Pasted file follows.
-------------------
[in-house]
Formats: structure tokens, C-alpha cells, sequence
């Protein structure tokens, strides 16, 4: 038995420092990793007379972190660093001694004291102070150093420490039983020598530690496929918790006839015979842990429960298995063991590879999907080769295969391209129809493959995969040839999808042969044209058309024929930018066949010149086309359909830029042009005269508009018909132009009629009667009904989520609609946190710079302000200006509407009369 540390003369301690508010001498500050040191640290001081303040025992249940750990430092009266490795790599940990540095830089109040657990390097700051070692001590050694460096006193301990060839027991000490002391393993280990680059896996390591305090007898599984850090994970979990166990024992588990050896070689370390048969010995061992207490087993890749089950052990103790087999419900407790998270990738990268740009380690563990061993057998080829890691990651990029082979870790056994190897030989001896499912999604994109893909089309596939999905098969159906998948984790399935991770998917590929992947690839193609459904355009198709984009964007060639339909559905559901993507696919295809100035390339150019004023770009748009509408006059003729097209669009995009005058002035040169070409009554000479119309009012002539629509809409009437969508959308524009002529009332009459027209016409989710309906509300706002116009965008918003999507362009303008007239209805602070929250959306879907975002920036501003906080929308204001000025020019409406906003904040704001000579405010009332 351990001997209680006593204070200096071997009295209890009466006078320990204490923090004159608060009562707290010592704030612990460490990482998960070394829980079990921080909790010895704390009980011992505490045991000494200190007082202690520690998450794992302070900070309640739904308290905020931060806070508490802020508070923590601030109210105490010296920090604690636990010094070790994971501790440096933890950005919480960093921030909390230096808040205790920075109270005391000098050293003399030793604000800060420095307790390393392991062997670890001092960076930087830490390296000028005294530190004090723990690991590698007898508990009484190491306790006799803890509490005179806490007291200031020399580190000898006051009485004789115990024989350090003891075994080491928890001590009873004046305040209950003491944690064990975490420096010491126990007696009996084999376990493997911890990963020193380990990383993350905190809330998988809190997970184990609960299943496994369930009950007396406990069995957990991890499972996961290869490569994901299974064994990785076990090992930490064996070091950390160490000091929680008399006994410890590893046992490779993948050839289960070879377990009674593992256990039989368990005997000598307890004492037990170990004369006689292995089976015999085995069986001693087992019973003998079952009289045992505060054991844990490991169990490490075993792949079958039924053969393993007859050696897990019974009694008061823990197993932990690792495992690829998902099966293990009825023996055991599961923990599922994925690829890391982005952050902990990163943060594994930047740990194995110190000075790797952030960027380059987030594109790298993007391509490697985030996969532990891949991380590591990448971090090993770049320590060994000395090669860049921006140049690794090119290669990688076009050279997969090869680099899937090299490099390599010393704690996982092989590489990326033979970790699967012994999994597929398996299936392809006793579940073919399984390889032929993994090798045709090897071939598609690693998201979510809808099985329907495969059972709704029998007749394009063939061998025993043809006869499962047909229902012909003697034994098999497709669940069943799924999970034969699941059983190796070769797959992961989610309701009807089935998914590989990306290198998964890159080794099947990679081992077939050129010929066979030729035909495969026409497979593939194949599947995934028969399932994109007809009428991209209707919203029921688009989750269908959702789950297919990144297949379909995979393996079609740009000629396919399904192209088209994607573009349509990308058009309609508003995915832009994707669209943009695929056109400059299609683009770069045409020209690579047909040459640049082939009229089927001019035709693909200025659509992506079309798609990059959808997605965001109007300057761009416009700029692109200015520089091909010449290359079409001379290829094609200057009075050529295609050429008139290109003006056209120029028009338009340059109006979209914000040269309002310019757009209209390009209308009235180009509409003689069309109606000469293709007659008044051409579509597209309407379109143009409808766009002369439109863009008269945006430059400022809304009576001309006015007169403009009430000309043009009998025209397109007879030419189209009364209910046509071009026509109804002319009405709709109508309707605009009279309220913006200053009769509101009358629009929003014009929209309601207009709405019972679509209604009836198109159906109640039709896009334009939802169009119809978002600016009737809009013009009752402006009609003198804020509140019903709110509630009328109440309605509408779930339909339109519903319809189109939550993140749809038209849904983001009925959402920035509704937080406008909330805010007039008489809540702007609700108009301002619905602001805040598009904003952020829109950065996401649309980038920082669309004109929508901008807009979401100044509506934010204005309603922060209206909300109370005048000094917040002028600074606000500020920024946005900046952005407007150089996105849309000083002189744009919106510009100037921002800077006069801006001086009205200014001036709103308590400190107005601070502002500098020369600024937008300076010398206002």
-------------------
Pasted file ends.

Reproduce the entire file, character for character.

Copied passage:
[in-house]
Formats: structure tokens, C-alpha cells, sequence
């Protein structure tokens, strides 16, 4: 038995420092990793007379972190660093001694004291102070150093420490039983020598530690496929918790006839015979842990429960298995063991590879999907080769295969391209129809493959995969040839999808042969044209058309024929930018066949010149086309359909830029042009005269508009018909132009009629009667009904989520609609946190710079302000200006509407009369 540390003369301690508010001498500050040191640290001081303040025992249940750990430092009266490795790599940990540095830089109040657990390097700051070692001590050694460096006193301990060839027991000490002391393993280990680059896996390591305090007898599984850090994970979990166990024992588990050896070689370390048969010995061992207490087993890749089950052990103790087999419900407790998270990738990268740009380690563990061993057998080829890691990651990029082979870790056994190897030989001896499912999604994109893909089309596939999905098969159906998948984790399935991770998917590929992947690839193609459904355009198709984009964007060639339909559905559901993507696919295809100035390339150019004023770009748009509408006059003729097209669009995009005058002035040169070409009554000479119309009012002539629509809409009437969508959308524009002529009332009459027209016409989710309906509300706002116009965008918003999507362009303008007239209805602070929250959306879907975002920036501003906080929308204001000025020019409406906003904040704001000579405010009332 351990001997209680006593204070200096071997009295209890009466006078320990204490923090004159608060009562707290010592704030612990460490990482998960070394829980079990921080909790010895704390009980011992505490045991000494200190007082202690520690998450794992302070900070309640739904308290905020931060806070508490802020508070923590601030109210105490010296920090604690636990010094070790994971501790440096933890950005919480960093921030909390230096808040205790920075109270005391000098050293003399030793604000800060420095307790390393392991062997670890001092960076930087830490390296000028005294530190004090723990690991590698007898508990009484190491306790006799803890509490005179806490007291200031020399580190000898006051009485004789115990024989350090003891075994080491928890001590009873004046305040209950003491944690064990975490420096010491126990007696009996084999376990493997911890990963020193380990990383993350905190809330998988809190997970184990609960299943496994369930009950007396406990069995957990991890499972996961290869490569994901299974064994990785076990090992930490064996070091950390160490000091929680008399006994410890590893046992490779993948050839289960070879377990009674593992256990039989368990005997000598307890004492037990170990004369006689292995089976015999085995069986001693087992019973003998079952009289045992505060054991844990490991169990490490075993792949079958039924053969393993007859050696897990019974009694008061823990197993932990690792495992690829998902099966293990009825023996055991599961923990599922994925690829890391982005952050902990990163943060594994930047740990194995110190000075790797952030960027380059987030594109790298993007391509490697985030996969532990891949991380590591990448971090090993770049320590060994000395090669860049921006140049690794090119290669990688076009050279997969090869680099899937090299490099390599010393704690996982092989590489990326033979970790699967012994999994597929398996299936392809006793579940073919399984390889032929993994090798045709090897071939598609690693998201979510809808099985329907495969059972709704029998007749394009063939061998025993043809006869499962047909229902012909003697034994098999497709669940069943799924999970034969699941059983190796070769797959992961989610309701009807089935998914590989990306290198998964890159080794099947990679081992077939050129010929066979030729035909495969026409497979593939194949599947995934028969399932994109007809009428991209209707919203029921688009989750269908959702789950297919990144297949379909995979393996079609740009000629396919399904192209088209994607573009349509990308058009309609508003995915832009994707669209943009695929056109400059299609683009770069045409020209690579047909040459640049082939009229089927001019035709693909200025659509992506079309798609990059959808997605965001109007300057761009416009700029692109200015520089091909010449290359079409001379290829094609200057009075050529295609050429008139290109003006056209120029028009338009340059109006979209914000040269309002310019757009209209390009209308009235180009509409003689069309109606000469293709007659008044051409579509597209309407379109143009409808766009002369439109863009008269945006430059400022809304009576001309006015007169403009009430000309043009009998025209397109007879030419189209009364209910046509071009026509109804002319009405709709109508309707605009009279309220913006200053009769509101009358629009929003014009929209309601207009709405019972679509209604009836198109159906109640039709896009334009939802169009119809978002600016009737809009013009009752402006009609003198804020509140019903709110509630009328109440309605509408779930339909339109519903319809189109939550993140749809038209849904983001009925959402920035509704937080406008909330805010007039008489809540702007609700108009301002619905602001805040598009904003952020829109950065996401649309980038920082669309004109929508901008807009979401100044509506934010204005309603922060209206909300109370005048000094917040002028600074606000500020920024946005900046952005407007150089996105849309000083002189744009919106510009100037921002800077006069801006001086009205200014001036709103308590400190107005601070502002500098020369600024937008300076010398206002």